Mo Farah fulfilled his role as pre-race favourite for the 25th anniversary edition of the EDP Lisbon Half Marathon when he won at the IAAF Gold Label Road Race in a European record of 59:32 on Sunday (22).
Farah lopped 20 seconds off the time set by Spain’s Fabian Roncero in 2001.
“It feels amazing, I got massive support from the crowd. It wasn’t easy, the race organisers put in a great field. To win here was hard but it’s my birthday tomorrow so it’s a good birthday present. I feel so happy to break the British record and European record,” commented Farah, who turns 32 on Monday.
The race was far from a time-trial for Farah, who had to battle all the way to the line.
He stayed off the pace being set by the Kenyan pair of Micah Kogo and Stephen Kibet, who took off after about eight kilometres into the race but from 16km onwards he gradually edged his way towards being on level terms with them just before 18km.
Kibet gradually started to slip back but his regular training partner and friend Kogo, from Kenya, gave no quarter.
The pair passed 20km in 56:27 – another European record for Farah as the previous best of 56:51 was also set by Roncero in his 2001 run – but in similar fashion to the Great North Run back in September, Kogo was finally beaten in the final 100 metres as Farah went through the gears and showed better finishing speed with the line in sight.
Less than a metre after he had finished, Farah took a dramatic tumble which demonstrated there was absolutely nothing left in the tank.
“My legs were so tied. Normally when you cross the line you step over the tape but I was so tired I couldn’t lift my legs and tripped over it!” Fortunately, Farah’s post-race injury only amounted to some slight bruising.
Farah has now won four of the six half marathons he has raced, coming second in the other two.
2016 world record challenge?
“The wind we felt in the first kilometre, and in the last, wasn’t a big problem. I felt I couldn’t do better today,” Farah added later at the post-race the press conference. “If you invite me to return next year I’ll be able to challenge the world record.”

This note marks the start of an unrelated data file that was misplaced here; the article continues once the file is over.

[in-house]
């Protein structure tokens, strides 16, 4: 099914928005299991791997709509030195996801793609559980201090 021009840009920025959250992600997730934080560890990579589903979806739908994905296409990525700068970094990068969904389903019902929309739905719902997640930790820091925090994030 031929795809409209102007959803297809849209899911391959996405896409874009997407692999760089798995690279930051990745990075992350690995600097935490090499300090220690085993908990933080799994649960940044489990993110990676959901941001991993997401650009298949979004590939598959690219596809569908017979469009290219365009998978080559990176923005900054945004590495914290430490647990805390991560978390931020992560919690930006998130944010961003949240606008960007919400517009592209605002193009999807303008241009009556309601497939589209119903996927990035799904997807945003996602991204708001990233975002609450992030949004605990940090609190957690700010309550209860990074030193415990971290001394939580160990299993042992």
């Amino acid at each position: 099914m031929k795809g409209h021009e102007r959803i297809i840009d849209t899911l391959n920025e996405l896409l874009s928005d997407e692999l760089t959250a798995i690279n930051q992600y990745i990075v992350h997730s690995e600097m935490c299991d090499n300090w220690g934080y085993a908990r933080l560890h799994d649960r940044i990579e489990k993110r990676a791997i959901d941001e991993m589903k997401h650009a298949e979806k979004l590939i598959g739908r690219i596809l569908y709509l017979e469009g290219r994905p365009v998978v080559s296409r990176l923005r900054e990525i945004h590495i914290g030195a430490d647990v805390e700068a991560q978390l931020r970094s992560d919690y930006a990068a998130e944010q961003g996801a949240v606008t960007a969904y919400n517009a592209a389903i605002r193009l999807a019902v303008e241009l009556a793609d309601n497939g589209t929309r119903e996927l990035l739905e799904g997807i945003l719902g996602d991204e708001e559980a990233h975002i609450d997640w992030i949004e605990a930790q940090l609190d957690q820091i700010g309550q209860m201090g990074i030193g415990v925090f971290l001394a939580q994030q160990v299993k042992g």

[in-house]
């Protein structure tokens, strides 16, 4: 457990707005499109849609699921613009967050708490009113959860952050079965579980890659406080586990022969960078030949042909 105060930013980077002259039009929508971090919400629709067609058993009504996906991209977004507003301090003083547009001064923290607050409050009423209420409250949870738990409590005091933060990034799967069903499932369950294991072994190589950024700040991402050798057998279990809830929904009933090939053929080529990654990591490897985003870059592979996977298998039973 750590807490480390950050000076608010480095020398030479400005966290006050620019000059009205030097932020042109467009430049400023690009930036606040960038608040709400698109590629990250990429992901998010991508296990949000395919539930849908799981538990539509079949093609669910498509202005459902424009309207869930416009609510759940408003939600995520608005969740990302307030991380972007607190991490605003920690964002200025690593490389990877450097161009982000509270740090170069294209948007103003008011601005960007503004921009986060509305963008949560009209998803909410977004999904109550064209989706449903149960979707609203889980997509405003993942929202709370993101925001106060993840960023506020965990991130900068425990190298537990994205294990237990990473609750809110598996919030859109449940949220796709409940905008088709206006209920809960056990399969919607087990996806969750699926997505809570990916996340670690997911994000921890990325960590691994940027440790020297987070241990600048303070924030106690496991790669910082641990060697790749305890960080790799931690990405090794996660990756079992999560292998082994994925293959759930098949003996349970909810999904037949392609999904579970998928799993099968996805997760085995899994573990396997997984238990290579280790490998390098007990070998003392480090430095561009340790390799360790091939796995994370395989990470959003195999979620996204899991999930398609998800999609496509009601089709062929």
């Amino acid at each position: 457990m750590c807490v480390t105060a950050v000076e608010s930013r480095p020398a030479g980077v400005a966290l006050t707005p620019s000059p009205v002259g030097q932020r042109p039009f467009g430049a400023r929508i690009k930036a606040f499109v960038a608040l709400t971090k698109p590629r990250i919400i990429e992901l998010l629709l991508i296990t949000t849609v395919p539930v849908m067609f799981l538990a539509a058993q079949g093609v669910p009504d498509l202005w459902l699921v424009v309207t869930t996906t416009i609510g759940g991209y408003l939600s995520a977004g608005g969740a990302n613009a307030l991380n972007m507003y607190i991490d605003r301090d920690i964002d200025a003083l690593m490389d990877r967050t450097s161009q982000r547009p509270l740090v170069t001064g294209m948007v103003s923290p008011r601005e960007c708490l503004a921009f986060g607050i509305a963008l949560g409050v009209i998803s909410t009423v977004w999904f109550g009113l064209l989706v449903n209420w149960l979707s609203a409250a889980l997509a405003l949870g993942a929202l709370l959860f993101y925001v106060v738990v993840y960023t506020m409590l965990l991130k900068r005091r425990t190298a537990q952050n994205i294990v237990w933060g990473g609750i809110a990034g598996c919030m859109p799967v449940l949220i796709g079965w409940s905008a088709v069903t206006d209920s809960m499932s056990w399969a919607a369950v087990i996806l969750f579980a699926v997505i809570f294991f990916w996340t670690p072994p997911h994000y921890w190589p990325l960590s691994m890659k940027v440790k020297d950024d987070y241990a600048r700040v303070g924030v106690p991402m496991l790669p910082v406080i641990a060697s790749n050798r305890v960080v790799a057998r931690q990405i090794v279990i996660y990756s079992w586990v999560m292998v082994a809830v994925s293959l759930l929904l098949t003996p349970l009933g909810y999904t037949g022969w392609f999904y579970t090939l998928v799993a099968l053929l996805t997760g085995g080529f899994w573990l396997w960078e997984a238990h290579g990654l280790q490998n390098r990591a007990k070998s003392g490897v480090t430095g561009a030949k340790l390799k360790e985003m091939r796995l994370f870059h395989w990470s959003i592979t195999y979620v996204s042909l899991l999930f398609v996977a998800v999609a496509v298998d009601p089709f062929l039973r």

Kogo finished just one second in arrears behind Great Britain’s double Olympic, world and European champion on the track in 59:34, his fastest run under record-eligible conditions, while Kibet was third in 59:55.
After the first three, it was then a long way back to Ethiopia’s Guye Adola in fourth place with 1:00:45.
Kenya’s Rose Chelimo won the women’s race in 1:08:22 with Portugal’s Sarah Moreira second in 1:09:18. Olympic marathon silver medallist Priscah Jeptoo from Kenya was third in 1:09:21, having been overtaken by the local star a few hundred metres from the line.
Chelimo was out in front from about eight kilometres into the race and was never headed, taking 31 seconds from her previous best set earlier this year.
“I expected to made a great performance in this race,” said Chelimo. “I expected to reach the podium, but I only believe that it could be possible in the final kilometres, perhaps from 15km when I saw Priscah Jeptoo going back, and then I forced myself to win.”
Phil Minshull and Antonio Fernandes for the IAAF
1. Mo Farah (GBR) 59:32
2. Micah Kogo (KEN) 59:33
3. Stephen Kibet (KEN) 59:58
4. Guye Adola (ETH) 1:00:45
5. Edwin Kipyego (KEN) 1:01:48
6. Kevin Kochei (KEN) 1:01:56
7. Sahlesilassie Nigussie Meketa (ETH) 1:02:16
9. Silas Kipruto (KEN) 1:03:19
10. Ezekiel Chepkorom (UGA) 1:03:30
1. Rose Chelimo (KEN) 1:08:22
2. Sara Moreira (POR) 1:09:18
3. Priscah Jeptoo (KEN) 1:09:21
4. Purity Cherotich Rionoripo (KEN) 1:10:24
5. Ana Dulce Felix (POR) 1:10:27
6. Doris Changeywo (KEN) 1:11:54
7. Koren Jelela (ETH) 1:11:55
8. Workenesh Edesa (ETH) 1:12:00
9. Pauline Wanjiku (KEN) 1:12:09
10. Jane Jepkosgei (KEN) 1:12:55